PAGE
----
If it is an Empire builder, then look at my first post… keep ship production simple, and keep ‘fleet size’ technology independent by increasing expense.

    If it is a ‘space ship role playing’ or tactical game. Then the planets should be more generic, and you treat your fleet like a group of Role Playing characters…. the process should still be Simple… but instead of building+designing mass producable ships, you would focus more on individual ship parts/crew
    also
    Tasks that you do with your ships (capture planet X their scientists know how to make Hyperdrives) to get ship parts or better crew (carry the precious carge to Empire Y so that one of their navigators will join your crew)… the planets and what you do with them is secondary.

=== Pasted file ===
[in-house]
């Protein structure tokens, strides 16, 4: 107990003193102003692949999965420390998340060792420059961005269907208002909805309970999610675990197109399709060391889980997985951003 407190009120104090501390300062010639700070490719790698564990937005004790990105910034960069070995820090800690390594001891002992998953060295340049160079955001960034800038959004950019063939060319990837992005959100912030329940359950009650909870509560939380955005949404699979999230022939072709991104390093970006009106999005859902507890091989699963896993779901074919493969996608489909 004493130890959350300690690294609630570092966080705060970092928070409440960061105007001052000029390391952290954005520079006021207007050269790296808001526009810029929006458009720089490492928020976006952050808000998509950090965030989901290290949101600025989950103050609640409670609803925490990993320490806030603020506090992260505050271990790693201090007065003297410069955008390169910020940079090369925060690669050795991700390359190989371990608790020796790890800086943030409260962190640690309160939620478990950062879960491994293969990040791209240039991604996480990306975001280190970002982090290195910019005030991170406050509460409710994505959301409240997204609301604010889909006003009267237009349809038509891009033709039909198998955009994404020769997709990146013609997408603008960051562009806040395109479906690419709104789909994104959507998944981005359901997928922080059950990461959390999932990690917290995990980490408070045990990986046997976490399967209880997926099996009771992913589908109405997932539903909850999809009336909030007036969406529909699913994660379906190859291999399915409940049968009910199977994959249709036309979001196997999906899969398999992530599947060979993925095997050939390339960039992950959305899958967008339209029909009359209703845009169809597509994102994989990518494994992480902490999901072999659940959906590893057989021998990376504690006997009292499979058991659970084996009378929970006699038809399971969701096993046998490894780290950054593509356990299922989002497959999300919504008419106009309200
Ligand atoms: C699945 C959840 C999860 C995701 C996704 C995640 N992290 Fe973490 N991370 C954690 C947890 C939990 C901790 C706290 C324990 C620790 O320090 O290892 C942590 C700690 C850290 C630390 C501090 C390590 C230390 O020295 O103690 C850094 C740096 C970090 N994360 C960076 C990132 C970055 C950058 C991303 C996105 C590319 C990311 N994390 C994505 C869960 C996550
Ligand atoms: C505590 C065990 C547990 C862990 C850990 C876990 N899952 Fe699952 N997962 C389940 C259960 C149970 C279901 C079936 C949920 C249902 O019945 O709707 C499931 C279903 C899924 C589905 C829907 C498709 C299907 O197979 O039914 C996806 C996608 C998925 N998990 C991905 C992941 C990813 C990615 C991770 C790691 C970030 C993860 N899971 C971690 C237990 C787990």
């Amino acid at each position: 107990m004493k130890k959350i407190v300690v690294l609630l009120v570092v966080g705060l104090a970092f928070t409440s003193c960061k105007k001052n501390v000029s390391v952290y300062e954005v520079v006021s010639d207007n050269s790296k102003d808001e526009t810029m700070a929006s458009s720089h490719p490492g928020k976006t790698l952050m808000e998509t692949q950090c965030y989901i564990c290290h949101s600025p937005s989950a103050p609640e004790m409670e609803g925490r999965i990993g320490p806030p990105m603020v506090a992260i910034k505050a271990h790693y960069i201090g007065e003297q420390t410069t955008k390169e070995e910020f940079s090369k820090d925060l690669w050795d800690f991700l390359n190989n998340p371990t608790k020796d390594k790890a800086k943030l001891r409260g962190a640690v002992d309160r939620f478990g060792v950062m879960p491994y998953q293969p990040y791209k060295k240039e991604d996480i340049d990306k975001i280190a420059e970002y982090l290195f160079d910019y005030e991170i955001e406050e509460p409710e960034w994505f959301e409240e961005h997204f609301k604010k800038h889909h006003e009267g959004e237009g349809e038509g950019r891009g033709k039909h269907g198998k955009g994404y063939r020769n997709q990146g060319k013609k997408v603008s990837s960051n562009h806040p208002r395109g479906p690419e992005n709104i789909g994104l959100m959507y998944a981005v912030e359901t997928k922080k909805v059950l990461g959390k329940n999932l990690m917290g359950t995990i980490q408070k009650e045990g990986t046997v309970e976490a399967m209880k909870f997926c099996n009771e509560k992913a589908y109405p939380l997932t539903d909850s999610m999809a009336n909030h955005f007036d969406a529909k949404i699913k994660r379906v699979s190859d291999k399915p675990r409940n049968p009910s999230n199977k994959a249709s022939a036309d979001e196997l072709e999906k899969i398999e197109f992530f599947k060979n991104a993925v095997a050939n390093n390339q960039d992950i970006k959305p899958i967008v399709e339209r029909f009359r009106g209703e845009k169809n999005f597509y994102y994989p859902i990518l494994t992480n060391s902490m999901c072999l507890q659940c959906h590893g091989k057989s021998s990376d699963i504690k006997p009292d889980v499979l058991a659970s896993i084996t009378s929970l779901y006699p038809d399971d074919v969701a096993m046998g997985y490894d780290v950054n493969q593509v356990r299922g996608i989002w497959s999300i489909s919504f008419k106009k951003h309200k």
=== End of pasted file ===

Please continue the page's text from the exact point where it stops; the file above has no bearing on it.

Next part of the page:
5. electromozzo says:

    Hello. I think the article is really interesting. I am even interested in reading more. How soon will you update your blog?

    • Adam Solo says:

      My blog is very recent but I have a very strong idea of what I want to do next and I already have lots of topics in the queue that I would like to discuss with you guys regarding Space Strategy gaming. My objective for now is to release at least an article every week, and if time allows to post twice a week. And if I’m really inspired maybe three times a week, let’s see what happens. One thing’s certain, I’m really eager to talk about space gaming. My purpose is to provide you valueable content, no rubbish, no waste of your time (or at least I’ll do my best :).
      Hope you enjoy the ride and have fun with me.

  6. Rar says:

    Hey have you guys checked out Space Empire IV

    It’s better in my opinion than five, also easily moddable with tons of mods

    Yes it has it’s flaws but hey so does every game
    The best thing about it is it’s huge community and Mod Librarys